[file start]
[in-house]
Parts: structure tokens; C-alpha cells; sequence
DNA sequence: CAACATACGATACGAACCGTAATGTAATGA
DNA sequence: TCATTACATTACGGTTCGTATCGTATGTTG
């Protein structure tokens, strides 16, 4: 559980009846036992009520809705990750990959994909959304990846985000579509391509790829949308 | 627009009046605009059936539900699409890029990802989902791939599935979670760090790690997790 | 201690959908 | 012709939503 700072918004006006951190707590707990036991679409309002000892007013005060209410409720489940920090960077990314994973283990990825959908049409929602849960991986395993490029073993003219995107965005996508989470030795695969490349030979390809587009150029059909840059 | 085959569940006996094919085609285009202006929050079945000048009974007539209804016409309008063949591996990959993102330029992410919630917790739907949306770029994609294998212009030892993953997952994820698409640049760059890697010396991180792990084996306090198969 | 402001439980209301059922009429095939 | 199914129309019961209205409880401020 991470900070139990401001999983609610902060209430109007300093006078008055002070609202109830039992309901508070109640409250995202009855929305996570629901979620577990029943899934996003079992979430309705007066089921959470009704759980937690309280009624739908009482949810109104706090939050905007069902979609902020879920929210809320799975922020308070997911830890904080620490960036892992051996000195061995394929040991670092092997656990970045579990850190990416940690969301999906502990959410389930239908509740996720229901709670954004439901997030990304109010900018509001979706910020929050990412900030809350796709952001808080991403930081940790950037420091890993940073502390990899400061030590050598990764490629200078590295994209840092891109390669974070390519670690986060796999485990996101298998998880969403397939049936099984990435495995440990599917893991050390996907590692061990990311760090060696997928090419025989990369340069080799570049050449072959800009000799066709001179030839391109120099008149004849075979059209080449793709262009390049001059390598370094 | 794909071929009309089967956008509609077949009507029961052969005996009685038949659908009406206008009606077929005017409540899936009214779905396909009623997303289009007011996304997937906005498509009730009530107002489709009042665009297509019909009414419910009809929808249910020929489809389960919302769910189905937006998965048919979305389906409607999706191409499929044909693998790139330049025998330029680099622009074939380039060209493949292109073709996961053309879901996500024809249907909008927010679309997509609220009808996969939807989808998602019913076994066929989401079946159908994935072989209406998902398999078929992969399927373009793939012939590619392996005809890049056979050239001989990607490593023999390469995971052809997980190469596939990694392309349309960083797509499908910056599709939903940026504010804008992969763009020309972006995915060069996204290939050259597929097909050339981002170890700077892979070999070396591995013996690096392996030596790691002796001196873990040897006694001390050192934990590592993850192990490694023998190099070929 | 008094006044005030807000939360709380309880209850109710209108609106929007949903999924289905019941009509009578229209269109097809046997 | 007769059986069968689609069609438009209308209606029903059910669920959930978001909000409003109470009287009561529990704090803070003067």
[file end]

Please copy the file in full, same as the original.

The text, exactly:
[in-house]
Parts: structure tokens; C-alpha cells; sequence
DNA sequence: CAACATACGATACGAACCGTAATGTAATGA
DNA sequence: TCATTACATTACGGTTCGTATCGTATGTTG
């Protein structure tokens, strides 16, 4: 559980009846036992009520809705990750990959994909959304990846985000579509391509790829949308 | 627009009046605009059936539900699409890029990802989902791939599935979670760090790690997790 | 201690959908 | 012709939503 700072918004006006951190707590707990036991679409309002000892007013005060209410409720489940920090960077990314994973283990990825959908049409929602849960991986395993490029073993003219995107965005996508989470030795695969490349030979390809587009150029059909840059 | 085959569940006996094919085609285009202006929050079945000048009974007539209804016409309008063949591996990959993102330029992410919630917790739907949306770029994609294998212009030892993953997952994820698409640049760059890697010396991180792990084996306090198969 | 402001439980209301059922009429095939 | 199914129309019961209205409880401020 991470900070139990401001999983609610902060209430109007300093006078008055002070609202109830039992309901508070109640409250995202009855929305996570629901979620577990029943899934996003079992979430309705007066089921959470009704759980937690309280009624739908009482949810109104706090939050905007069902979609902020879920929210809320799975922020308070997911830890904080620490960036892992051996000195061995394929040991670092092997656990970045579990850190990416940690969301999906502990959410389930239908509740996720229901709670954004439901997030990304109010900018509001979706910020929050990412900030809350796709952001808080991403930081940790950037420091890993940073502390990899400061030590050598990764490629200078590295994209840092891109390669974070390519670690986060796999485990996101298998998880969403397939049936099984990435495995440990599917893991050390996907590692061990990311760090060696997928090419025989990369340069080799570049050449072959800009000799066709001179030839391109120099008149004849075979059209080449793709262009390049001059390598370094 | 794909071929009309089967956008509609077949009507029961052969005996009685038949659908009406206008009606077929005017409540899936009214779905396909009623997303289009007011996304997937906005498509009730009530107002489709009042665009297509019909009414419910009809929808249910020929489809389960919302769910189905937006998965048919979305389906409607999706191409499929044909693998790139330049025998330029680099622009074939380039060209493949292109073709996961053309879901996500024809249907909008927010679309997509609220009808996969939807989808998602019913076994066929989401079946159908994935072989209406998902398999078929992969399927373009793939012939590619392996005809890049056979050239001989990607490593023999390469995971052809997980190469596939990694392309349309960083797509499908910056599709939903940026504010804008992969763009020309972006995915060069996204290939050259597929097909050339981002170890700077892979070999070396591995013996690096392996030596790691002796001196873990040897006694001390050192934990590592993850192990490694023998190099070929 | 008094006044005030807000939360709380309880209850109710209108609106929007949903999924289905019941009509009578229209269109097809046997 | 007769059986069968689609069609438009209308209606029903059910669920959930978001909000409003109470009287009561529990704090803070003067």